Federal Judge Colleen McMahon ruled that the CIA is allowed to decide which reporters can be trusted to receive sensitive material. McMahon, a Clinton appointee, ruled that the intelligence agency can selectively release classified information to select journalists but withhold that same information from other reporters and the public even when sought under the Freedom of Information Act. The ruling by the New York judge was released on Friday. Attorneys for the Department of Justice from the office of the U.S. Attorney of New York defended the CIA before the court.
Adam Johnson, a freelance investigative journalist, had sought copies of CIA emails sent to newspaper reporters. After he was denied access to those emails after a Freedom of Information Act (FOIA) request, he sued to have the material released. The emails in question were part of more than 500 heavily redacted documents that the CIA had already made public. Johnson wanted to see the emails, of which significant portions were blotted out, that had already been provided to other members of the media.
The emails had been sent to Siobhan Gorman of the Wall Street Journal, David Ignatius of the Washington Post, and Scott Shane of the New York Times.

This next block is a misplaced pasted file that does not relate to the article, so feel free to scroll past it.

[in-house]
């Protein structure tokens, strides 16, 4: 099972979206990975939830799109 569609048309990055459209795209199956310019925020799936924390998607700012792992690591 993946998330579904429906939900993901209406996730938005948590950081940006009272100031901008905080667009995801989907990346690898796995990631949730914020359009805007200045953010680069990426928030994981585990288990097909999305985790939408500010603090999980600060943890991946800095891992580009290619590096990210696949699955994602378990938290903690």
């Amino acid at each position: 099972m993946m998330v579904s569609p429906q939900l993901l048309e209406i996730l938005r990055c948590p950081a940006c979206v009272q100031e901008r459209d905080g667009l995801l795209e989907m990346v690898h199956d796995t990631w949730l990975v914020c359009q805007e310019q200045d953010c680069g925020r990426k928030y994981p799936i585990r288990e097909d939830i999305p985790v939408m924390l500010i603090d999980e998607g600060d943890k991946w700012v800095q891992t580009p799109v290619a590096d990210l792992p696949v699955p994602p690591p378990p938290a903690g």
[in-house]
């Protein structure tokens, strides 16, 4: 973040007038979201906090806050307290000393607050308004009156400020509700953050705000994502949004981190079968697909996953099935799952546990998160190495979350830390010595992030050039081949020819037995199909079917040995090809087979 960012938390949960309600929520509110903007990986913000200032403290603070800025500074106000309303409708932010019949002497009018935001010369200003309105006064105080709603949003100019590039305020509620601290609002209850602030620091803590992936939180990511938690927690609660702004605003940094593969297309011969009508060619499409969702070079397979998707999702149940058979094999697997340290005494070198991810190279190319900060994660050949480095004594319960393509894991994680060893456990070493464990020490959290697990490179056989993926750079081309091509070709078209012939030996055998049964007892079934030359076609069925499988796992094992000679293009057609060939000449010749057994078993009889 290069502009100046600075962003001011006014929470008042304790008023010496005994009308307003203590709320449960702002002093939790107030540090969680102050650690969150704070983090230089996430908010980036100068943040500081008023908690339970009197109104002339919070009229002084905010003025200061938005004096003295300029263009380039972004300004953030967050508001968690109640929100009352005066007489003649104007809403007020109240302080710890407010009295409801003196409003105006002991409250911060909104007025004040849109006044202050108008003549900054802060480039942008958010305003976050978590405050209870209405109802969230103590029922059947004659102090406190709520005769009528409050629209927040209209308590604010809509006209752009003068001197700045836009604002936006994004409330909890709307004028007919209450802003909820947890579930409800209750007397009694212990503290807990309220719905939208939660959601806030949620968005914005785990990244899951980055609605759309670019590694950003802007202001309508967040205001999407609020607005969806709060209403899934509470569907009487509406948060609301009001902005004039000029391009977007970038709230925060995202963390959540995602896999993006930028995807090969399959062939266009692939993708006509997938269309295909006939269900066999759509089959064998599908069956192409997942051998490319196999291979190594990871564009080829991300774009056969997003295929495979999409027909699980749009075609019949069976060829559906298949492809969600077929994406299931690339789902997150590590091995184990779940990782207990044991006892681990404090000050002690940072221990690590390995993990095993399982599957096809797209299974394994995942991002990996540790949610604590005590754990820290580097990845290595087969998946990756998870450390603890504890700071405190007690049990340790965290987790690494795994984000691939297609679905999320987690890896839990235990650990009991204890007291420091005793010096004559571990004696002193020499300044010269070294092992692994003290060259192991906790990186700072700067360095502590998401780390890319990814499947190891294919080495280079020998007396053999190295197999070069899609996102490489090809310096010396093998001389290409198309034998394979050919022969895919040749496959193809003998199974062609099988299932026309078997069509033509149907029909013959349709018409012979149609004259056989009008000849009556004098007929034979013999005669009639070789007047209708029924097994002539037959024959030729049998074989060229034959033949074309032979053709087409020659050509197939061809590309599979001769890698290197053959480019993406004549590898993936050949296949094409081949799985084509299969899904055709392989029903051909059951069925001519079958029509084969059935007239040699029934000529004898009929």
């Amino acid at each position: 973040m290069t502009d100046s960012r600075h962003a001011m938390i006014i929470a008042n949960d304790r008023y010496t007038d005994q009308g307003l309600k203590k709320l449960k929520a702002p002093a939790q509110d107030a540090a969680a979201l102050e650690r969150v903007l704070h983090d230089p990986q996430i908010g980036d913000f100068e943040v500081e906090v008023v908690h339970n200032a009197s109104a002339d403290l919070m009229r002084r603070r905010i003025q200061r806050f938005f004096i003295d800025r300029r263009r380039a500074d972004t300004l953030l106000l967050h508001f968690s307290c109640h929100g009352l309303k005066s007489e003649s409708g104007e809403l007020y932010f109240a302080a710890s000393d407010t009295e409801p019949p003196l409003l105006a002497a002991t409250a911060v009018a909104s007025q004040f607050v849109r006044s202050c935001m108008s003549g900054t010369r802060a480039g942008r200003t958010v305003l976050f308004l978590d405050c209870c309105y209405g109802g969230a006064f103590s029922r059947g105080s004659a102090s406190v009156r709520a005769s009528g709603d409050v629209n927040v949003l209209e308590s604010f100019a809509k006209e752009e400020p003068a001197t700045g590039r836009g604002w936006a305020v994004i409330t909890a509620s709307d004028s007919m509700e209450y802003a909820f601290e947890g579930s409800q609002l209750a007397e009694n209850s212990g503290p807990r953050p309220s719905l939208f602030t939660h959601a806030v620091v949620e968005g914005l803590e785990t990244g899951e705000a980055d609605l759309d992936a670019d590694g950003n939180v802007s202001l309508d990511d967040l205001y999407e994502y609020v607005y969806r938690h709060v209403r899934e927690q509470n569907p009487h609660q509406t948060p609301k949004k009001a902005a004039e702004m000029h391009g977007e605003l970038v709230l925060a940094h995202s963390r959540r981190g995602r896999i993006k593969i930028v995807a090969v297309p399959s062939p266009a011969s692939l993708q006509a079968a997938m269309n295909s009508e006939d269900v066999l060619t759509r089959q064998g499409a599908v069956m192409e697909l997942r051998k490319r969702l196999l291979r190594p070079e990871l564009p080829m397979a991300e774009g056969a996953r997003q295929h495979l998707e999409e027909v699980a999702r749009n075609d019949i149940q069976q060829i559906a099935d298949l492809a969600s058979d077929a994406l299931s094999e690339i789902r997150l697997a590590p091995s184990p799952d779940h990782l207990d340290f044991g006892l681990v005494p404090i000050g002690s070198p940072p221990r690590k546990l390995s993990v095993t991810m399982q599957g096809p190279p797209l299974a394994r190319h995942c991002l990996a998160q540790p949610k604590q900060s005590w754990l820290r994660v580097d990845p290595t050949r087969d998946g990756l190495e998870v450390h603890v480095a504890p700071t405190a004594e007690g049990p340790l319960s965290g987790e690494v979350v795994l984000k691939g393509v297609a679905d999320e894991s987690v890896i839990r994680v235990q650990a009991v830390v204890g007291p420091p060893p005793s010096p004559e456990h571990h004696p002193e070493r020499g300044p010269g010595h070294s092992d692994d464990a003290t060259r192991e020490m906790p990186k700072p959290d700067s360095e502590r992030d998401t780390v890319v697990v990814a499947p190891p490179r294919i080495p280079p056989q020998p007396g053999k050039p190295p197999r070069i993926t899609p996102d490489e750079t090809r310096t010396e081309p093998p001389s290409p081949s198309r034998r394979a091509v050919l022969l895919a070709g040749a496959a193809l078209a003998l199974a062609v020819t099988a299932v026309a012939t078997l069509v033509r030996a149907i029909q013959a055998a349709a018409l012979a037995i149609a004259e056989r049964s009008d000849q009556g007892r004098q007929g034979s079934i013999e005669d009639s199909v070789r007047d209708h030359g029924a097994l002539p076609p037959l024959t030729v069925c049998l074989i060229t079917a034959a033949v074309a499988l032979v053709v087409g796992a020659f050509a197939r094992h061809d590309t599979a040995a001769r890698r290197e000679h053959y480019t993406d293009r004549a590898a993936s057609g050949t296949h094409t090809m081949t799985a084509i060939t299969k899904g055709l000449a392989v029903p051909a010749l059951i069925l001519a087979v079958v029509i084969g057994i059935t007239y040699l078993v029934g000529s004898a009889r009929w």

Judge McMahon wrote: “The Director of Central Intelligence is free to disclose classified information about CIA sources and methods selectively, if he concludes that it is necessary to do so in order to protect those intelligence sources and methods, and no court can second guess his decision.”
An April 26 statement at the website of attorney Daniel R. Novack, who was of counsel to journalist Adams, noted: "Never let a federal judge get your hopes up in a FOIA case (or ever, really). Judge McMahon decided that even though Mr. Johnson's case presented a 'perfect storm' of facts supporting disclosure, the CIA nonetheless did not waive its exemptions by sending classified information to journalists. Why? Because my client did not prove the journalists shared the information (or that it was otherwise compromised). In other words, journalists are members of the public, but giving them information is not tantamount to making information 'public.' Essentially the CIA Press Office (!) can deputize any member of the public, at its unfettered discretion, to receive highly sensitive materials - so long as they ask them not to share it."